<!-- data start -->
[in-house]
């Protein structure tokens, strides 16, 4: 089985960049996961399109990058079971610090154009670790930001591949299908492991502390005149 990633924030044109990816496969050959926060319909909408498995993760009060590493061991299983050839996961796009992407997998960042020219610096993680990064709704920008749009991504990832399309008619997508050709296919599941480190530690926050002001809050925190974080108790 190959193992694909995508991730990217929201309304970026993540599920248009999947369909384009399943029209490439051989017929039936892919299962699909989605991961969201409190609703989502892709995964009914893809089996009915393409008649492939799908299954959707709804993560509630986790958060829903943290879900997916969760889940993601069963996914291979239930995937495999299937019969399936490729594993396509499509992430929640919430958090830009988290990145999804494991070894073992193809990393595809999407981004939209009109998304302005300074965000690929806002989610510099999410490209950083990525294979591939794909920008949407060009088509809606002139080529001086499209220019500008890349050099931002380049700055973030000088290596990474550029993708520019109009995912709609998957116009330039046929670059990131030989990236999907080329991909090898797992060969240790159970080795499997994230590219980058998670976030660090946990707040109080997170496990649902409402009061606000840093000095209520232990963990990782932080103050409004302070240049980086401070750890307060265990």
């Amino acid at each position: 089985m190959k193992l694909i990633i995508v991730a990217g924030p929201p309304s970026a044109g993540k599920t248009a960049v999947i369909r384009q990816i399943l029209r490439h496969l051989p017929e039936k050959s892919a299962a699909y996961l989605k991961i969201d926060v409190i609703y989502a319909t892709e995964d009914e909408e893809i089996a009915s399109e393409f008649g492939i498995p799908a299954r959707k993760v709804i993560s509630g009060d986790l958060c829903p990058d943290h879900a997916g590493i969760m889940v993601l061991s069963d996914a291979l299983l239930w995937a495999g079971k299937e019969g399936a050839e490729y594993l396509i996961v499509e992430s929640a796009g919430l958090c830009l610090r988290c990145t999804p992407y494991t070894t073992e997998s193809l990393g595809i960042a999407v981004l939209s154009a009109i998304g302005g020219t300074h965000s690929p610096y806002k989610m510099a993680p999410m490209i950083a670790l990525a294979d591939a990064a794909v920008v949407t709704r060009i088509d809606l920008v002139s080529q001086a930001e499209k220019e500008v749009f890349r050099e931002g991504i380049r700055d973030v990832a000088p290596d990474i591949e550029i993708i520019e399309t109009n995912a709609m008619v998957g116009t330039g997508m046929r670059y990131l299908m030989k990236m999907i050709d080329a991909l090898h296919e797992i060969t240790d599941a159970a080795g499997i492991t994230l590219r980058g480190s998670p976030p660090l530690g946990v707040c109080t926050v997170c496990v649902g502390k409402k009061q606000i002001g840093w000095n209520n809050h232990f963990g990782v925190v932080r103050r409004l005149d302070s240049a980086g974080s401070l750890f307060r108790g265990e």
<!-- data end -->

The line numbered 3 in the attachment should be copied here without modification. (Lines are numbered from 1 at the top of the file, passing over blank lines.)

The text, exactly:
């Amino acid at each position: 089985m190959k193992l694909i990633i995508v991730a990217g924030p929201p309304s970026a044109g993540k599920t248009a960049v999947i369909r384009q990816i399943l029209r490439h496969l051989p017929e039936k050959s892919a299962a699909y996961l989605k991961i969201d926060v409190i609703y989502a319909t892709e995964d009914e909408e893809i089996a009915s399109e393409f008649g492939i498995p799908a299954r959707k993760v709804i993560s509630g009060d986790l958060c829903p990058d943290h879900a997916g590493i969760m889940v993601l061991s069963d996914a291979l299983l239930w995937a495999g079971k299937e019969g399936a050839e490729y594993l396509i996961v499509e992430s929640a796009g919430l958090c830009l610090r988290c990145t999804p992407y494991t070894t073992e997998s193809l990393g595809i960042a999407v981004l939209s154009a009109i998304g302005g020219t300074h965000s690929p610096y806002k989610m510099a993680p999410m490209i950083a670790l990525a294979d591939a990064a794909v920008v949407t709704r060009i088509d809606l920008v002139s080529q001086a930001e499209k220019e500008v749009f890349r050099e931002g991504i380049r700055d973030v990832a000088p290596d990474i591949e550029i993708i520019e399309t109009n995912a709609m008619v998957g116009t330039g997508m046929r670059y990131l299908m030989k990236m999907i050709d080329a991909l090898h296919e797992i060969t240790d599941a159970a080795g499997i492991t994230l590219r980058g480190s998670p976030p660090l530690g946990v707040c109080t926050v997170c496990v649902g502390k409402k009061q606000i002001g840093w000095n209520n809050h232990f963990g990782v925190v932080r103050r409004l005149d302070s240049a980086g974080s401070l750890f307060r108790g265990e």